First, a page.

After a hurried band practice downtown, Emily asks us to drop her off at her husband’s house in Silverlake as we make our way to the valley. She won’t be attending the family barbecue.
“See, I can hear my influence in this music,” Pink shouts from the passenger seat, ignoring Emily as Coldplay’s “Paradise” comes on the radio. “That over-melodiousness, that whole keyboard bit. That was all me. Seriously. They don’t even realize.”
“Coldplay? They rip everyone off,” she says.
“This is like ‘Helen,'” he continues, referencing an early song of his whose lyrics, he believes, foreshadowed the events of Valentine’s Day, 2004. That night, while Pink was preparing dinner, he received a tearful phone call from his father. (It was the first time Pink can remember hearing his father cry.) Pink’s half-sister, Elana, 16 at the time, had been in a car accident, suffering a brain injury that would take her motor skills and ability to speak. “There’s a sadness [in the music],” he says, as Chris Martin launches into another skyscraping chorus. “An over-emotiveness, despite the way he sings.”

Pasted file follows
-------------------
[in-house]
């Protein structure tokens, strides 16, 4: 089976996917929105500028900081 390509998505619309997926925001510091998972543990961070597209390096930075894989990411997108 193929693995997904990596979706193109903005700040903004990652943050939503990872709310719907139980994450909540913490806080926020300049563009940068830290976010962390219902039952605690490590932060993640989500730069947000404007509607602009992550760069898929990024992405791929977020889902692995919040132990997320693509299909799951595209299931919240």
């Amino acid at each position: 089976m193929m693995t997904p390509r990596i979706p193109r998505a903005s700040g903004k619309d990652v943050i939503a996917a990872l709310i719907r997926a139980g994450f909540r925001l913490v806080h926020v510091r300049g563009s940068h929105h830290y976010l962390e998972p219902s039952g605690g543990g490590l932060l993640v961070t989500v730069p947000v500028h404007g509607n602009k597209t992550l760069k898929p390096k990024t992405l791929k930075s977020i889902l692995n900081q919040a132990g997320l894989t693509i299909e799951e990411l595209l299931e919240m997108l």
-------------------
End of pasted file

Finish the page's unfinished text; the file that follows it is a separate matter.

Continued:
Emily directs us through a web of hilly streets to where she used to live with her husband. “Do you want to meet him?” she asks Pink.
“Yeah, I’d love to meet him, ” he says, deadpan.
“You’re wearing his sweater. ”
“Maybe it’s not such a good idea, then.”
We drive onward into Cold Water Canyon at dusk, into a neighborhood of telegenic front lawns and ivory-white fences, worlds away from Pink’s block in Highland Park. This is where his younger sister Michelle lives with her husband, Evan, and their 3-year-old son, Ethan. We arrive a few minutes late, but just seconds behind Pink’s father, who parks his Toyota Prius at the opposite end of the block, equidistant to Michelle’s front door.